Are Macs better? Hell yeah! Can they do what needs to be done? Hell yeah! Would I rather use one at work? Oh yeah! Does any fortune 500 company really care? Nope. To them computing is a commodity - line items on balance sheets. Apple makes a boutique product. Companies don't buy lexus or porsche for their sales fleets - why would they buy Apple computers for their desktops? At the end of the day a Windows box gets what I need done at work, then I go home and ENJOY using my Mac / Apple TV / iPhone. I don't think Apple even WANTS to be in this market - at least not right now. If they did they would be building commodity products and advertising to the enterprise market.



    Maybe Apple can sneak in in niches and then catch on, but I don't think that's really their plan.



    I'm in full agreement here. Apple specializes in the consumer experience and in catering to niche enterprise areas. I have absolutely no problem (nor should anyone) about Macs lagging in the corporate sector. In fact, I'd have my suspicions if Apple planned on making a big push in this area. Might not be a good idea long-term.



    Good post.
  • Reply 125 of 272
    mariomario Posts: 348member
    Quote:
    Originally Posted by steviet02 View Post


    lets swap market share and see what happens. You come off sounding like its impossible to write software to infiltrate Apple computers. You're wrong, it's just not a concentrated effort.



    That myth has been debunked time and time again. Some architectures were created with security in mind and not as a bolted on after thought. Writing a virus for Linux or Solaris is a lot harder, and as a matter of fact there are none.



    Yes it's possible to write malware that relies on social engineering (basically trick the user into running it for you), but that's not what a virus is.



    Microsoft's Active X is a fiasco that they still have not dealt with properly. Basically, Active X is a component that can run in a browser and that has full access to every operating system lever API, and full access to disk, with no security of any kind in place. Sandboxing security was bolted on only after thousands of exploits happened, and lots of embarrassment for Microsoft, but it is still possible to trick users and escape from the sandbox.
  • Reply 126 of 272
    macxpressmacxpress Posts: 5,848member
    Quote:
    Originally Posted by Quadra 610 View Post


    Well, there are around 50-70 million Mac users. Apple claims the figure is 70 million or so, if I recall the comments from WWDC.



    I think that figure from WWDC was 70 million OS X users. That included Mac OS X, iPod Touch OS, and iPhone OS users. I don't recall Apple ever saying how many Mac users there were. iPhone and iPod users aren't not considered Mac users. However...I could be wrong.
  • Reply 127 of 272
    quadra 610quadra 610 Posts: 6,757member
    Quote:
    Originally Posted by macxpress View Post


    I think that figure from WWDC was 70 million OS X users. That included Mac OS X, iPod Touch OS, and iPhone OS users. I don't recall Apple ever saying how many Mac users there were. iPhone and iPod users aren't not considered Mac users. However...I could be wrong.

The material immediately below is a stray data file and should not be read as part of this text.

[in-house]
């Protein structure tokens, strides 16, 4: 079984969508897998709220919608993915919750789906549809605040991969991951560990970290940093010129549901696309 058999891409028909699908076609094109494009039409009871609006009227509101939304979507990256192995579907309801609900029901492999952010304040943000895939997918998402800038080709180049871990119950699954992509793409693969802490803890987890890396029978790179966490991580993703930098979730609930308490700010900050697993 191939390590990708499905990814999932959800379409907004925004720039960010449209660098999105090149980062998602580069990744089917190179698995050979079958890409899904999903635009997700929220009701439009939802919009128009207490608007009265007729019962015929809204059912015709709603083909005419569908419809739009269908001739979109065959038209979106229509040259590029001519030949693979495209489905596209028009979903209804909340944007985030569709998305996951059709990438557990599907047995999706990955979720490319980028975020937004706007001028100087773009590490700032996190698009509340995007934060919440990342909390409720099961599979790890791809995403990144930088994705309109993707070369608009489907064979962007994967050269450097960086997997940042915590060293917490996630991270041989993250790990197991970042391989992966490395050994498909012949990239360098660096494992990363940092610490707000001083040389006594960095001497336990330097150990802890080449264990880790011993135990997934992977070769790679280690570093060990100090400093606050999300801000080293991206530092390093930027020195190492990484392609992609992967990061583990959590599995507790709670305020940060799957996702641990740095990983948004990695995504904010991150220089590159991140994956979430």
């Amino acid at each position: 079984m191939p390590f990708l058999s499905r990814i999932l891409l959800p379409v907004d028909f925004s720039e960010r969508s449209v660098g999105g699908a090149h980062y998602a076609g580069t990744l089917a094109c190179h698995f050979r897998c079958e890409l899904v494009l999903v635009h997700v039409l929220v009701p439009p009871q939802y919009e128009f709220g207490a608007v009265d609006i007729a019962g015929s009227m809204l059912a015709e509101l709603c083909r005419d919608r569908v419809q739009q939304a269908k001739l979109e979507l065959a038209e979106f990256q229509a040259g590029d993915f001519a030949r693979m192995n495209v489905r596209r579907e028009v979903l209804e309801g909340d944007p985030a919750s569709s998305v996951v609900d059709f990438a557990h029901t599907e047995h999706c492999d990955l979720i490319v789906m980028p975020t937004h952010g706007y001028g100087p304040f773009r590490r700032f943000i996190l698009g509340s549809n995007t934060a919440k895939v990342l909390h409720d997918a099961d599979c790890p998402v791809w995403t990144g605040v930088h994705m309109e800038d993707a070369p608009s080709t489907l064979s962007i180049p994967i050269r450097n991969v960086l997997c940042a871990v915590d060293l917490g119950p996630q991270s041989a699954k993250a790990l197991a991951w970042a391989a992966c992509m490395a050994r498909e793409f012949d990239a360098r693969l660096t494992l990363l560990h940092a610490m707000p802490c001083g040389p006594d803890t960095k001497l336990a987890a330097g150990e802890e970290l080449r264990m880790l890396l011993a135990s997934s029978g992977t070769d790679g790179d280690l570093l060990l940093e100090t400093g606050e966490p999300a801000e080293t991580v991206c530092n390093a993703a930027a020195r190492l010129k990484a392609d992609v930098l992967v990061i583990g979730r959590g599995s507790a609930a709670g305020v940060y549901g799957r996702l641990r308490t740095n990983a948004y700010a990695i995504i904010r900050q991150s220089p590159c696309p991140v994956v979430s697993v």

I think you're right, actually. I think there were an estimated 30 million OS X users around 2007, before the release of the iPhone.
  • Reply 128 of 272
    tt92618tt92618 Posts: 444member
    Quote:
    Originally Posted by Rot'nApple View Post


    Ballmer IS a rounding error!



    For someone who critiques their competitor's product and then reproduces a shoddy version of it for their own resale, Ballmer has a hell of a nerve!



    "...you know, we think we may have ticked up a little tick," Ballmer said"



    Too bad your stock hasn't ticked up...



    "Ballmer laughed off the threat of Google's open source Chrome OS."



    Just like he laughed at the iPhone... who's laughing now?!



    Balmer is a significant asset... for Apple.
  • Reply 129 of 272
    dr millmossdr millmoss Posts: 5,403member
    Quote:
    Originally Posted by tt92618 View Post


    Balmer is a significant asset... for Apple.



    A significant what?



    Sorry, I read that too quickly.
  • Reply 130 of 272
    steviet02steviet02 Posts: 594member
    Quote:
    Originally Posted by Mario View Post


    That myth has been debunked time and time again. Some architectures were created with security in mind and not as a bolted on after thought. Writing a virus for Linux or Solaris is a lot harder, and as a matter of fact there are none.



    Yes it's possible to write malware that relies on social engineering (basically trick the user into running it for you), but that's not what a virus is.



    Microsoft's Active X is a fiasco that they still have not dealt with properly. Basically, Active X is a component that can run in a browser and that has full access to every operating system lever API, and full access to disk, with no security of any kind in place. Sandboxing security was bolted on only after thousands of exploits happened, and lots of embarrassment for Microsoft, but it is still possible to trick users and escape from the sandbox.



    My point was, and still is, that it can be done. I never said there are x number of viruses on the Mac. Only that it can be done if the effort was put forward to do it. There is not a piece of software on this planet that is so secure that it can't be hacked from the outside.
  • Reply 131 of 272
    taurontauron Posts: 911member
    Quote:
    Originally Posted by Quadra 610 View Post


    Excellent point.